I found Charlotte de Witte on YootYoob. She is a DJ from Belgium who has raised the profile of techno when, as one of the earliest forms of dance music, out of Detroit and Berlin, it got sidetracked a bit by superclubs and EDM. Her DJ set that I link to at the foot of the page connected with me. I found it very moving and captivating. It evoked a very clear sense of place, and I got to thinking about why this was.
My first intro to dance music proper was through trance, techno and the TEX CD series Trance Europe Express. Music was experienced as a journey. This track Trust (Suspicious Mindgear Mix) by Microglobe and the subsequent playlist is a perfect example. The title was a play on Kraftwork’s seminal 1977 world-changing album Trans-Europe Express. The title track and original is here.
At the time I lived in Tywyn, Wales, overlooking the sea in an upside down house, so my living room was upstairs overlooking Cardigan Bay, about 5 miles north of the place the header picture was taken.
One of my great joys was to open the big sliding doors onto our balcony and let the day go by outside and listen to TEX. The scene outside was in some ways always the same sea and sky. But over time it changed in an almost infinite number of ways. The changes could occur in seconds when the sun moved behind cloud, or minutes when rain came by, or hours as the weather changed, or over a day through sunrise and sunset, or weeks and months as the seasons changed.
Whatever was going on, somehow the TEX track playing seemed to mirror the change. I explored this more and found Indonesian gamelan music and the work of Phillip Glass, John Cage, Terry Riley, which was influenced by gamelan and other eastern music. All of this music iterates, or repeats simple musical phrases to create a whole. Work by these musicians and composers led to a whole classical musical genre called Minimal in which repetition is a core component.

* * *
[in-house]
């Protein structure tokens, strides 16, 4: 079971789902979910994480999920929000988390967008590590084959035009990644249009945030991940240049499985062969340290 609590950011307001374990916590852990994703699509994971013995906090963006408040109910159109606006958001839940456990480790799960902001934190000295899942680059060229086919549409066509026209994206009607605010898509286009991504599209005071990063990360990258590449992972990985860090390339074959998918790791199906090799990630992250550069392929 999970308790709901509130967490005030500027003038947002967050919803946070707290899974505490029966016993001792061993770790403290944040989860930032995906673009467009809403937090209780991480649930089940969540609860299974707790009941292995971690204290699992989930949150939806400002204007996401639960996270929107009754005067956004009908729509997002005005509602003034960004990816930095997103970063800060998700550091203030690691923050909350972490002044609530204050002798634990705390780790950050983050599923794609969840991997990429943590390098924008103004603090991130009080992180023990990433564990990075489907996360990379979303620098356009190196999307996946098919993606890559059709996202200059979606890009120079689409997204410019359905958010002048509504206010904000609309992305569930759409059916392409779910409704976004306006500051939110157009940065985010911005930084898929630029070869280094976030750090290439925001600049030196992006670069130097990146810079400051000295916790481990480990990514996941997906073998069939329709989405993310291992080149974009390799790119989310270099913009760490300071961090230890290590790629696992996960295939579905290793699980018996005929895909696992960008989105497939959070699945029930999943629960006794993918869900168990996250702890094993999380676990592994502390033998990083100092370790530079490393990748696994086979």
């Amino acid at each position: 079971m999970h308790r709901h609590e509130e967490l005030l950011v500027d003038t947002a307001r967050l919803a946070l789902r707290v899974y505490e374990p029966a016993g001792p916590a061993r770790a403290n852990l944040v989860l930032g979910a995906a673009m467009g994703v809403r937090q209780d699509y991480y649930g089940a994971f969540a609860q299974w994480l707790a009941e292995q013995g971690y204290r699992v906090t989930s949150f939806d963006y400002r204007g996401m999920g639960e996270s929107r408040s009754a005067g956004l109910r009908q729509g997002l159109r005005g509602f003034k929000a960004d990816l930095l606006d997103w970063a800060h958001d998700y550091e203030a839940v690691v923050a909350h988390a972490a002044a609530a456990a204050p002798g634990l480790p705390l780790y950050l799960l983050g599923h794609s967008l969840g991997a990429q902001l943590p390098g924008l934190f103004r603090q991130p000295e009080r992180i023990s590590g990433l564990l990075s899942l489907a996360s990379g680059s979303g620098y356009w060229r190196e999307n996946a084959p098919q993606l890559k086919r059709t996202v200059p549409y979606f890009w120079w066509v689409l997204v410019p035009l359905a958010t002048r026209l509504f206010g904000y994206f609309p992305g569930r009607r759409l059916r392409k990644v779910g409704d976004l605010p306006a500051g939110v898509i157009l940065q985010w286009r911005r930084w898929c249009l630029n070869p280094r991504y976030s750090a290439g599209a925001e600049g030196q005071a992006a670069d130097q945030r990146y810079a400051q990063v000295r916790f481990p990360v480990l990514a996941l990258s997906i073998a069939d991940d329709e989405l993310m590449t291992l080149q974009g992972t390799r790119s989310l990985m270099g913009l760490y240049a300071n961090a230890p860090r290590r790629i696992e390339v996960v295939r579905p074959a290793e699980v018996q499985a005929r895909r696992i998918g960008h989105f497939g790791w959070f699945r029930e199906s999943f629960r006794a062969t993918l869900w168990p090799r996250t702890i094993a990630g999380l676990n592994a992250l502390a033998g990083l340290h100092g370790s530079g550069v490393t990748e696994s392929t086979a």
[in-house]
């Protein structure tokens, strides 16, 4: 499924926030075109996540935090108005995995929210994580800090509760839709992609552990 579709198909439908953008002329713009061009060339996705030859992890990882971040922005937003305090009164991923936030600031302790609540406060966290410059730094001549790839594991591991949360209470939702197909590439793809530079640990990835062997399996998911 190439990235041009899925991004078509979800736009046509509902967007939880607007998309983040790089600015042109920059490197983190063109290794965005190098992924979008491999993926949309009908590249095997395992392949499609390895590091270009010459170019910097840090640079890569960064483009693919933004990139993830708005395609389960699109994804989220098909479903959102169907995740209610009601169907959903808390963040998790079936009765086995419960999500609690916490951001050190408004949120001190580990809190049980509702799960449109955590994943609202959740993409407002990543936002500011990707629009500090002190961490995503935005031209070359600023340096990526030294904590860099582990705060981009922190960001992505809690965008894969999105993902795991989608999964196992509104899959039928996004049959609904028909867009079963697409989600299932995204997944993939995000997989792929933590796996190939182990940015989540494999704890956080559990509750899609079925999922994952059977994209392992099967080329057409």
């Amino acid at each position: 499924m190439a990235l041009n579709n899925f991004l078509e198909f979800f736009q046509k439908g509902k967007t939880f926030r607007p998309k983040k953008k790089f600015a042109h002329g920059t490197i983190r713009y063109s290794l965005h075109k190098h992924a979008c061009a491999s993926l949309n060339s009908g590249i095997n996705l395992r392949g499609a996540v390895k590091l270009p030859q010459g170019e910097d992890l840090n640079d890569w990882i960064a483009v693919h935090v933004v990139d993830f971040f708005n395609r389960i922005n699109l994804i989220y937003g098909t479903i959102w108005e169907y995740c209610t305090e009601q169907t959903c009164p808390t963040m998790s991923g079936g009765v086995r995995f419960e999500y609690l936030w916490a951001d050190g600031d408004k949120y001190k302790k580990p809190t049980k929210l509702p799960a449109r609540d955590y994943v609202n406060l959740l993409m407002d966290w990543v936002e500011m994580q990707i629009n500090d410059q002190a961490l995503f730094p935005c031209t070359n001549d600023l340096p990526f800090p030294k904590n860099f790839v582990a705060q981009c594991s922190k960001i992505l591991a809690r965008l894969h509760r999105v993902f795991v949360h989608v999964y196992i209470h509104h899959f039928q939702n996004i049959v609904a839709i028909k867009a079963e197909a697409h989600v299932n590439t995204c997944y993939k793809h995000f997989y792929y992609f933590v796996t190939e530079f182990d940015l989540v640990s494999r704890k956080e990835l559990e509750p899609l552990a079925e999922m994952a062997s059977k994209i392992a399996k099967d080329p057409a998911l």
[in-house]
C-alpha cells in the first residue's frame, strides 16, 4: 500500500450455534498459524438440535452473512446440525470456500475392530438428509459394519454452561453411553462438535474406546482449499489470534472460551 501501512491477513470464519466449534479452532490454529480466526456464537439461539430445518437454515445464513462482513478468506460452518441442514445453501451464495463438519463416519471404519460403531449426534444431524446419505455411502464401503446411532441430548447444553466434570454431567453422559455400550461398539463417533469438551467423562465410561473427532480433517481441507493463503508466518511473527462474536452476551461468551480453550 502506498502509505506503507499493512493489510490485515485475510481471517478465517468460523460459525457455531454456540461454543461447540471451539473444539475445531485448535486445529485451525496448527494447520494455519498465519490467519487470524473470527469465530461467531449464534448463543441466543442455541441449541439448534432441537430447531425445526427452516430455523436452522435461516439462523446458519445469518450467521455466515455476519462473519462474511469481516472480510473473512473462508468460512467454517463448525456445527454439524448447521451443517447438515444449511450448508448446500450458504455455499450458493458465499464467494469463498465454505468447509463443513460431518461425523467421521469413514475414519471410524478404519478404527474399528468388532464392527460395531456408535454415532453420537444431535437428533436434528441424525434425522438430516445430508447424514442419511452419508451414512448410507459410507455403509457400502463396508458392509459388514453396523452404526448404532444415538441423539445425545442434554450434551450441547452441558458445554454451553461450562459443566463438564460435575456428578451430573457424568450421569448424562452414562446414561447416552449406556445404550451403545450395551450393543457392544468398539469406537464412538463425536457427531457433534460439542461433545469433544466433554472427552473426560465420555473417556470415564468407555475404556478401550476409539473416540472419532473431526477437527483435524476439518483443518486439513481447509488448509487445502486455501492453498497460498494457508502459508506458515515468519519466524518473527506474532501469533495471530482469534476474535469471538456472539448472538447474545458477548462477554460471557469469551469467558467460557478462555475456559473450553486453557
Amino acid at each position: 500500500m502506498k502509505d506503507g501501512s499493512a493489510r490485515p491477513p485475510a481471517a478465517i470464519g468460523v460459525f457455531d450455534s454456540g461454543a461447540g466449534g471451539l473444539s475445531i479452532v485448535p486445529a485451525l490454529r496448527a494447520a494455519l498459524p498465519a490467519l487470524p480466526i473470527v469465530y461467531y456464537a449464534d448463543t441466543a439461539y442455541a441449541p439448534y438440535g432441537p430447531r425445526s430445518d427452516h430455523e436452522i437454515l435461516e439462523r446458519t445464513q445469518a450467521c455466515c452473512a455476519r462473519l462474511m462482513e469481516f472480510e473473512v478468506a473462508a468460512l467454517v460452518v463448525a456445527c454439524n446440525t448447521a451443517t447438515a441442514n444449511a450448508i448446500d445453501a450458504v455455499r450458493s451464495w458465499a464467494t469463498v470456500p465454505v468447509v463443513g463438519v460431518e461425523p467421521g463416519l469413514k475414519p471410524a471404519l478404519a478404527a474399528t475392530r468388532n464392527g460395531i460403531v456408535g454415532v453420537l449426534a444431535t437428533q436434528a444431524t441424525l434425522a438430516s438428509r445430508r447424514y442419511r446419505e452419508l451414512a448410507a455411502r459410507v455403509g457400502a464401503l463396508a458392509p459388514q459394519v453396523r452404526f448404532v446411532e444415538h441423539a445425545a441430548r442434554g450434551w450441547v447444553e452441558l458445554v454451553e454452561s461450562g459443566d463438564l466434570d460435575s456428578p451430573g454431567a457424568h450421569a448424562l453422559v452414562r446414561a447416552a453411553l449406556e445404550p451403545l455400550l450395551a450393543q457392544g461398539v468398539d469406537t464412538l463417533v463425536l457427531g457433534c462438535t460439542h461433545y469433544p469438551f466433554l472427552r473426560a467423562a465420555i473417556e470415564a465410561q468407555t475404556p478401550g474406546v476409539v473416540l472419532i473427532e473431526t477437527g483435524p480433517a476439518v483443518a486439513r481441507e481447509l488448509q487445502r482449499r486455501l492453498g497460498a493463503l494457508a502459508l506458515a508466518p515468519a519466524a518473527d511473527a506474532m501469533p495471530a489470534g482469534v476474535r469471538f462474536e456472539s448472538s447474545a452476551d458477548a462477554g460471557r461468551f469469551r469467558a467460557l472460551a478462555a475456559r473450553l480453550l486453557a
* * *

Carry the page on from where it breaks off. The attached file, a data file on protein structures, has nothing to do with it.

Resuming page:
Víkingur Ólafsson recently played Phillip Glass at the empty Harpa Concert Hall in Reykjavik and talked on radio 4 about the accusation, by detractors of minimal, that repetition is undesirable and boring. He talked about and demonstrated the ways in which repetition unlocks possibilities for development of music experiences.
John Cage another minimalist is quoted as saying
“If something is boring after two minutes, try it for four. If still boring, then eight. Then sixteen. Then thirty-two. Eventually one discovers that it is not boring at all.”John Cage
I am unsure how it does it but music which iterates always evokes a sense of place for me. Whether it was my experience of Wales I do not know, but minimalist music in all it’s forms seems to convey the depth of place in it’s being unchanging and repeating, at the same time as being infinitely changeable over a number of timescales, by the second, minute and hour. Minimalism unlocks something in me. I find within it, space and time, and a feeling of being still and moving at the same time. A kind of Moving Space, oddly enough.
This particular set by Charlotte de Witte I found particularly moving. She unlocked something in me from the first moments of the opening track. Like landscape, it repays patience. In the YootYoob comments, I wrote listening to it was “Like being on the edge of sleep then waking up to find yourself on a hilltop in the sun with the wind blowing then some animals arrive and start dancing and you join in and you then turn into an animal and go off with them and never mix with humans again.” I even knew which sunny hilltop, which is above Langholm, where I go to paint and draw.
de Witte is a young woman who is very skilled and passionate about what she does. I liked the idea that, 35 years after I discovered techno, she finds great pleasure in simple iteration and minimal form, like I did and still do. I am glad she took me to a mountain top and allowed me to give up being a human. Turn up the volume and enjoy being in another place in lockdown.